Dion Jordan of the Oregon Ducks stands with NFL Commissioner Roger Goodell as they hold up a jersey on stage after he was picked #3 overall by the Miami Dolphins in the first round of the 2013 NFL Draft.
Photographer: Getty Images
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I don't know if Jeff Ireland is doing what's in the best interest of the Dolphins, but he certainly is doing what's in the best interest of Jeff Ireland.
He, and therefore the Dolphins, are the poker equivalent of "all in."
The Dolphins have had one winning season since 2005. After four straight losing seasons, two of which Ireland had presided over, it was widely reported the embattled Dolphins general manager needed a winning season in 2013 or else. In fact, a playoff season may be a must in order for him to see 2014. So he's holding nothing back to make it happen.
Armed with over $40 million in salary cap room, he signed a handful of impact free agents, including 25-year-old deep threat wide receiver Mike Wallace. Equipped with the 12th overall pick and two second-round picks, Ireland kept wheeling and dealing.
He used his first- and early second-round pick to trade up nine spots in the first round to take pass rusher Dion Jordan out of Oregon, and he is rumored to be trading the other second-round pick for proven, albeit expensive, left tackle Branden Albert.
How controversial a trade was moving up to take Jordan? ESPN's Jon Gruden, who throws so much praise on players he's mocked for it, knocked it. Jordan only played three out of every seven snaps per game last year for Oregon. Athletically, he's special.
If he is what the Dolphins think he'll be, Miami will intimidate opponents with Cameron Wake and Jordan leading the pass rush.
If he looks better than he plays, then Ireland and the Dolphins have blown the most important draft since Don Shula retired.
No big deal or anything, just boom or bust.
The Dolphins played it safe five years ago by drafting a nice, solid left tackle (Jake Long) first overall, and passing on a potential franchise quarterback in Matt Ryan. How'd that work out?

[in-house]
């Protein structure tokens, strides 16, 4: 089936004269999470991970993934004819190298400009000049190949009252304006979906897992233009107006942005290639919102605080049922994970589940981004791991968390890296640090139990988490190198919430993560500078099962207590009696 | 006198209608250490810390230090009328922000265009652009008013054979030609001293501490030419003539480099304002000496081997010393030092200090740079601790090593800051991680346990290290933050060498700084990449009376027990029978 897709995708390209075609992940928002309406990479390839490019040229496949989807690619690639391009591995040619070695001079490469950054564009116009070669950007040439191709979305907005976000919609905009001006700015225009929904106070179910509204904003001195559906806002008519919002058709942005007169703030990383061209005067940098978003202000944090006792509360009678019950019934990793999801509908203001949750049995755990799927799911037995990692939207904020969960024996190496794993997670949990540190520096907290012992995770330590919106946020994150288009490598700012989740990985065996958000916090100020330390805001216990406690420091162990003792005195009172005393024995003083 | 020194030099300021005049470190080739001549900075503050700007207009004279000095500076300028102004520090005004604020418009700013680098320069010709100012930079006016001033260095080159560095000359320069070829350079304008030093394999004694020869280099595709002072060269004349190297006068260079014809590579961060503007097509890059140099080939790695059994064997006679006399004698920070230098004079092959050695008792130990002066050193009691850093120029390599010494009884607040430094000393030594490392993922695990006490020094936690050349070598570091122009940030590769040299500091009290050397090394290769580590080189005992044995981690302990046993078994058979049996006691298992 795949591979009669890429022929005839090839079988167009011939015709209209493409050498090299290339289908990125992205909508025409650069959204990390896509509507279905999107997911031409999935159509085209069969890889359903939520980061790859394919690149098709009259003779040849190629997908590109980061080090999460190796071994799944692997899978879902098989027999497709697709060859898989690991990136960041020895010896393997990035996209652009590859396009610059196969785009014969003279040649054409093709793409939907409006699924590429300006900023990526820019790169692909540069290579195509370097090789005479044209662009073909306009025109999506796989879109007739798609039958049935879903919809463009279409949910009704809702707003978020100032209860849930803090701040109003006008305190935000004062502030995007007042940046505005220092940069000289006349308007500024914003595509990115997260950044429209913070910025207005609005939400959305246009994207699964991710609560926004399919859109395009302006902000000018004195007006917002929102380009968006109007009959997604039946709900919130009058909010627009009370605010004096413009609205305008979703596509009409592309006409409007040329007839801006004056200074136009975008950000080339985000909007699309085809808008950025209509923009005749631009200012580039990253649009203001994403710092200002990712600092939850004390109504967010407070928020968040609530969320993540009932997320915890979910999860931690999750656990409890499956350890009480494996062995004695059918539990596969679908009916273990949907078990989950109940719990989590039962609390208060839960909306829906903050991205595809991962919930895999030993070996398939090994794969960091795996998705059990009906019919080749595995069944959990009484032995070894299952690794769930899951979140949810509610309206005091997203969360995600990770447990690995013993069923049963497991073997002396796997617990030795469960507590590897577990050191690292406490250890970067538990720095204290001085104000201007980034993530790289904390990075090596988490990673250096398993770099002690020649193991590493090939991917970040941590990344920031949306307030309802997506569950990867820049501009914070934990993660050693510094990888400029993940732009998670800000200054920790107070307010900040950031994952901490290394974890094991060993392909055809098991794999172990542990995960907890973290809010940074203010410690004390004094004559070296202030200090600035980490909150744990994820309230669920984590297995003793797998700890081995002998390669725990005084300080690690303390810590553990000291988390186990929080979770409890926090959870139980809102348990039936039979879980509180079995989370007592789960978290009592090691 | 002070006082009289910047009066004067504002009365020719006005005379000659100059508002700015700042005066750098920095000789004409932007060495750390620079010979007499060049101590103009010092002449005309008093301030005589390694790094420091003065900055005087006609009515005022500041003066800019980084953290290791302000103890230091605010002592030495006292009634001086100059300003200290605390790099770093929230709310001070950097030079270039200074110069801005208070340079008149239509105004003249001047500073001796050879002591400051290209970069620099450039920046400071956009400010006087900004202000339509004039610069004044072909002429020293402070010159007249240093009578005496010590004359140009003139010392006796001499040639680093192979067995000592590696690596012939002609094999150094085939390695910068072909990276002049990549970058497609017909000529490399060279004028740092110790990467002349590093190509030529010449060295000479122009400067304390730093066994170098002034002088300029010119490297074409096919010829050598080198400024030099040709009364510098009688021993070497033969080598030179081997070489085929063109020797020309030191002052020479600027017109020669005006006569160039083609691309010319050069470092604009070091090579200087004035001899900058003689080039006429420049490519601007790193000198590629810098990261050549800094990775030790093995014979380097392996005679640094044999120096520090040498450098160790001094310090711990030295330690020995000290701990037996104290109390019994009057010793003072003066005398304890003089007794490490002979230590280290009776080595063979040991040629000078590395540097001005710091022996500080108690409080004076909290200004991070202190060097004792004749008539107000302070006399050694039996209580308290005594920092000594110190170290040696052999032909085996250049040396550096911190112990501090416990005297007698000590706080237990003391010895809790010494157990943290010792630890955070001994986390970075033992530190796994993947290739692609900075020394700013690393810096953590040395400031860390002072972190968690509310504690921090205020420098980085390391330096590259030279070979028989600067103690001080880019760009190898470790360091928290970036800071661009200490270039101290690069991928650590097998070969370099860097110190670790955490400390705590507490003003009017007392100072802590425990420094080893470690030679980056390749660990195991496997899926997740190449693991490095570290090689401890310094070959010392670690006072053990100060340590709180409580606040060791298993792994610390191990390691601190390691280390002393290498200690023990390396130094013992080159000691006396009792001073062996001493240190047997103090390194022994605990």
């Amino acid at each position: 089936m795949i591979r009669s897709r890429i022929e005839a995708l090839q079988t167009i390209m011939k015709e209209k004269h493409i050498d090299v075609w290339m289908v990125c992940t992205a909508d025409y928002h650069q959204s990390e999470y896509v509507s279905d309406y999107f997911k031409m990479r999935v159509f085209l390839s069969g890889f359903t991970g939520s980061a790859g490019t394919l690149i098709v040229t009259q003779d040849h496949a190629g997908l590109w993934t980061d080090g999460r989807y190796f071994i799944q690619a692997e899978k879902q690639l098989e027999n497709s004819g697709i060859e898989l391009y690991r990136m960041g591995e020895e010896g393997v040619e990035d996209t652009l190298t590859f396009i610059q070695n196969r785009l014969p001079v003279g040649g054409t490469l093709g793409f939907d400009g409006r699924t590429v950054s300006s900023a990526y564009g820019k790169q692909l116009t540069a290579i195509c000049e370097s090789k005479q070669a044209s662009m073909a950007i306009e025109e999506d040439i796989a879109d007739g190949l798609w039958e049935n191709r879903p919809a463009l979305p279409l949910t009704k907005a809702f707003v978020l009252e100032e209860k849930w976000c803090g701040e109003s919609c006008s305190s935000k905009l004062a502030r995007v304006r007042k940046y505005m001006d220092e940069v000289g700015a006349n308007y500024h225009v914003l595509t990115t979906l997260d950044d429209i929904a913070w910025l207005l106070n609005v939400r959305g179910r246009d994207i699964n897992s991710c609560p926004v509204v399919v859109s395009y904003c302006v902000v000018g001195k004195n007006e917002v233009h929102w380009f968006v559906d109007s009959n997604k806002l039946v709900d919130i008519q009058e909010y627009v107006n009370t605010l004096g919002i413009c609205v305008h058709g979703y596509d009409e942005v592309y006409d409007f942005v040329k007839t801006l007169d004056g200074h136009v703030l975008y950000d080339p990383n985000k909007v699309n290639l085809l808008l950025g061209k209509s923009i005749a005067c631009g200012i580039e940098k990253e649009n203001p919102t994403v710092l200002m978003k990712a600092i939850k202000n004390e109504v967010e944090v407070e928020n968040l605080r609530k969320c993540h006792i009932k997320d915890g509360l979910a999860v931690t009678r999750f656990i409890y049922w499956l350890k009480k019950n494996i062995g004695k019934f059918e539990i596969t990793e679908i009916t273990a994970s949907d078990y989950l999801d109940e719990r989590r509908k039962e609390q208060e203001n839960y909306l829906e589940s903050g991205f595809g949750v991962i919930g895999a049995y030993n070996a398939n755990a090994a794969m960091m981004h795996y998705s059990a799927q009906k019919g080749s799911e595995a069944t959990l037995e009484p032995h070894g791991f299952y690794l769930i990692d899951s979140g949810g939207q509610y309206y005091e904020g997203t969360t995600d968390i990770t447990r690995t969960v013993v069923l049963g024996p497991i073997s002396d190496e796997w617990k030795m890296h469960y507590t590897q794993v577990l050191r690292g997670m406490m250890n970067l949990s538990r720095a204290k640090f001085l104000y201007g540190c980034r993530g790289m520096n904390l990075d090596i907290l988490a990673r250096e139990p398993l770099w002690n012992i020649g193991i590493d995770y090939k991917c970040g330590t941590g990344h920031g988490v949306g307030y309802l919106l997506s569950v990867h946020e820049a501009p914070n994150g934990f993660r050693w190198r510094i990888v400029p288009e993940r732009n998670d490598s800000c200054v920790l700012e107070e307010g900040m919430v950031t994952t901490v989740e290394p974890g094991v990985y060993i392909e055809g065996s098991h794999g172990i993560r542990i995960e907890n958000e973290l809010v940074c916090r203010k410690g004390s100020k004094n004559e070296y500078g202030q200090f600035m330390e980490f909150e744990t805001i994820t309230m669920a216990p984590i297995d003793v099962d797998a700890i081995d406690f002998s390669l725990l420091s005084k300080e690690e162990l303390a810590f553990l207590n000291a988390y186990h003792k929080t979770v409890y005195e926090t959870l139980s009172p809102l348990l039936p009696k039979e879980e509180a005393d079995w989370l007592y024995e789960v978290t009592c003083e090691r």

Not once but twice, the Dolphins passed on Drew Brees. Once because they played it safe by taking a third cornerback. The other time because they didn't know if his surgically repaired shoulder would hold up even though famed orthopedist Dr. James Andrews said it was fine.
How'd that work out?
Jimmy Johnson passed on Randy Moss in the 1998 Draft, trading down for running back John Avery. Ask Dan Marino how that worked out?
The one time the Dolphins went for it, trading two first-round picks for Ricky Williams, he did his part. Ricky rushed for 3,225 yards and 25 touchdowns the next two seasons. The problem was Jay Fiedler their quarterback.
Jeff Ireland had a decent defense last year, but decided it was not good enough to win with. They didn't force enough big plays. So he has decided after over a decade of being unable to stop Tom Brady and the Patriots, the least they can do now is knock him on his butt.
Ireland has been rolling the dice for a while now. Last season, He did what no other Miami GM had done in nearly 30 years when he took quarterback Ryan Tannehill in the first round. He admitted a past mistake by trading former No. 1 pick Vontae Davis to Indianapolis.
If the reported trade with Kansas City for Albert plays out, Ireland already will have gambled and lost once this offseason. He had to spend more money and a draft pick to replace Long with a guy who also has had back problems.
And now this. If Tannehill is his legacy, Dion Jordan will determine his fate. He does not have to be the next J.J. Watt or Aldon Smith, but he at least has to play like Bruce Irvin did last year for Seattle (8 sacks).
It's a huge gamble. Ireland trying to mine greatness where most everyone else said there is none to be found.
Usually these type of moves backfire.
Almost every big move has done just that for Miami in the 21st Century.
A name that screams greatness.
But a game that has equal parts boom and bust.
Can Jeff Ireland be right, just this once?
He better be.
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